When I have free time, I like…
On the rare occasions that I have free time, I love to spend it learning. Some weekends, I will take trips to the State Botanical Garden to bird or brush up on my tree identification, and some weekends I will take day trips to Zoo Atlanta or Georgia’s coast to see more wildlife and have fun while learning more about the world we live in. I also like to read nerdy articles on the Internet about outer space, physics and math, and I really enjoy reading and learning about cool new inventions like Harvard’s Monolithic Bee (or Mobee) that can be used to pollinate crops in the absence of wild bees. When I have free time, I try to hone the skills I will need in my future career and learn as much as I can about the world we live in.
The craziest thing I’ve done is…
When I was in high school, I used to dye my hair tons of different colors. My hair has been blonde, yellow, blue, green, black, pink and purple. I just cut my long hair into a short pixie in April and am letting it grow out its natural color for the first time in five years!
My favorite place to study is…
… the State Botanical Garden of Georgia. The gardens are beautiful and serene, and I love lying on a bench or on the grass while studying in the sun. When it’s rainy outside, I like to study in Warnell’s student lounge. The lounge has a friendly, supportive atmosphere and the on-campus location ensures that I actually study instead of checking the fridge or perusing the endless library that is the Internet.
My favorite professor is…
I have so many favorite professors! Every professor I have had at Warnell or through Odum has been extremely kind and intelligent, and it is very hard for me to choose a favorite. The professor who has had the most impact on me, however, has been my adviser and ornithology professor Robert Cooper who also taught the study abroad program in Botswana, Africa, that I went to in December 2013. Dr. Cooper has guided me through Warnell and has continually fostered and encouraged my love of learning and problem solving. He also supports my endeavor to get degrees in two seemingly unrelated fields — wildlife and fisheries and mechanical engineering — and believes that I can bring these two fields together by integrating robotics into wildlife management.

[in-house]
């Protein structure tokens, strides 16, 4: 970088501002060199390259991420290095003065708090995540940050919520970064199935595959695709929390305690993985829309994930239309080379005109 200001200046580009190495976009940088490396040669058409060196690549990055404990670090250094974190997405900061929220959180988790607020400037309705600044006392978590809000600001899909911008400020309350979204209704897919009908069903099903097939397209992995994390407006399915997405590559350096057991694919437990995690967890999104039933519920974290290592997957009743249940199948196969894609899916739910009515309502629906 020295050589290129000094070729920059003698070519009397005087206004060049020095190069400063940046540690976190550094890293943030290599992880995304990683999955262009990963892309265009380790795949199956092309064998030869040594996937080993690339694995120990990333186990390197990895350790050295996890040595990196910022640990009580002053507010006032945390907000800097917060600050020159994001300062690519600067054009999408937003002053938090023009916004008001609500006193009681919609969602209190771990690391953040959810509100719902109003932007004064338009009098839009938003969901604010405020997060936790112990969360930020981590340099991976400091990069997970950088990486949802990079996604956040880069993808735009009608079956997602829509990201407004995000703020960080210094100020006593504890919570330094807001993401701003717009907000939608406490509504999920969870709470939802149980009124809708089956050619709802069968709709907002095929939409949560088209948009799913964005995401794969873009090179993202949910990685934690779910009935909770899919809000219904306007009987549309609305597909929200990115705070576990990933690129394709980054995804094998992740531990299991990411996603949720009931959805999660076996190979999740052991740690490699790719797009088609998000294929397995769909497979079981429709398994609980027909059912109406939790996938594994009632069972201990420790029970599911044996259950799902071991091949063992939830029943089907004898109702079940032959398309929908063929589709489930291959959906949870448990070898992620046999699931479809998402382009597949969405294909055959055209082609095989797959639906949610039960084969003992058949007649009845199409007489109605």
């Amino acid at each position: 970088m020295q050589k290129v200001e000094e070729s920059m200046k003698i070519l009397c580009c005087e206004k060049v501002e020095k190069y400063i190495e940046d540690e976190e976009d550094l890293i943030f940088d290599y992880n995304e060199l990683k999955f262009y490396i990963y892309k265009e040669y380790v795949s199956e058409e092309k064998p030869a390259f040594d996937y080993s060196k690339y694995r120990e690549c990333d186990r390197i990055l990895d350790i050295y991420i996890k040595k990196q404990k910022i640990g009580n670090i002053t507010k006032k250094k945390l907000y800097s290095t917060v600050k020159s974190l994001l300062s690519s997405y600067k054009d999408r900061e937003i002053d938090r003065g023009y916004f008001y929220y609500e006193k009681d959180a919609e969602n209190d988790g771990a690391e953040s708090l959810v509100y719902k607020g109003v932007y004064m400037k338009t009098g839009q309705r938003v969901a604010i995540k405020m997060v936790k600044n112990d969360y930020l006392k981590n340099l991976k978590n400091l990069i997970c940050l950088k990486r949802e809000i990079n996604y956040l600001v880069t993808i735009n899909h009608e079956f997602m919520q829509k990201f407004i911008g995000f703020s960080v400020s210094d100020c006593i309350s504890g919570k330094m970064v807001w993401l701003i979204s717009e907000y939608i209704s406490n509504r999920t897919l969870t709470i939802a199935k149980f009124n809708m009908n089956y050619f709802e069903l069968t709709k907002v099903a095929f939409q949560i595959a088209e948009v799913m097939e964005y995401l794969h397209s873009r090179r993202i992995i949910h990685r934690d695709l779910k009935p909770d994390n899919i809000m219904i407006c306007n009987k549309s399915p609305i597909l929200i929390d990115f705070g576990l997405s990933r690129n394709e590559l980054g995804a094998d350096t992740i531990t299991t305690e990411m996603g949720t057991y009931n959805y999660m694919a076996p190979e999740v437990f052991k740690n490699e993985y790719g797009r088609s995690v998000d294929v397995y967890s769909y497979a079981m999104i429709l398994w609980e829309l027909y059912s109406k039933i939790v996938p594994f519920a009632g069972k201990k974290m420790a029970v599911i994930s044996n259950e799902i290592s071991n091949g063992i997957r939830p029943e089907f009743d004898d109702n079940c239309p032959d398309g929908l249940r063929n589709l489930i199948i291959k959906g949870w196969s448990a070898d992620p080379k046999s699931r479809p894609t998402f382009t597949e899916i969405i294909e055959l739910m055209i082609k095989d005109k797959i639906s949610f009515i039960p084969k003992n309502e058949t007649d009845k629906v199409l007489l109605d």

If I could share an afternoon with anyone, I would love to share it with…
… my family. My family is the biggest influence on my life, and I am extremely lucky and fortunate to have my mom, dad and brother kindly supporting me in everything I do. I am always very busy with school, volunteering, work and club activities, so I don’t get to spend as much time with my family as I would like. When I do get to see them, I cherish every second.
If I knew I could not fail, I would…
… do the same thing I am doing now. The fear of failure is a great motivator, and I choose to let it strengthen my resolve and push me to my limits to do everything I want to do and live my life to the fullest. Even with any possibility of failure, I plan on getting my two degrees in both wildlife and fisheries and mechanical engineering and continuing my education so that I can successfully integrate robotics into environmental education and wildlife management. Projects like Harvard’s Mobee and MIT’s soft robotic fish inspire me. One day, I will hopefully finish my own similar project — robotic animals that can relay valuable scientific information, help cut back on environmental contamination, and contribute toward solving world issues like global climate change and overuse and abuse of natural resources.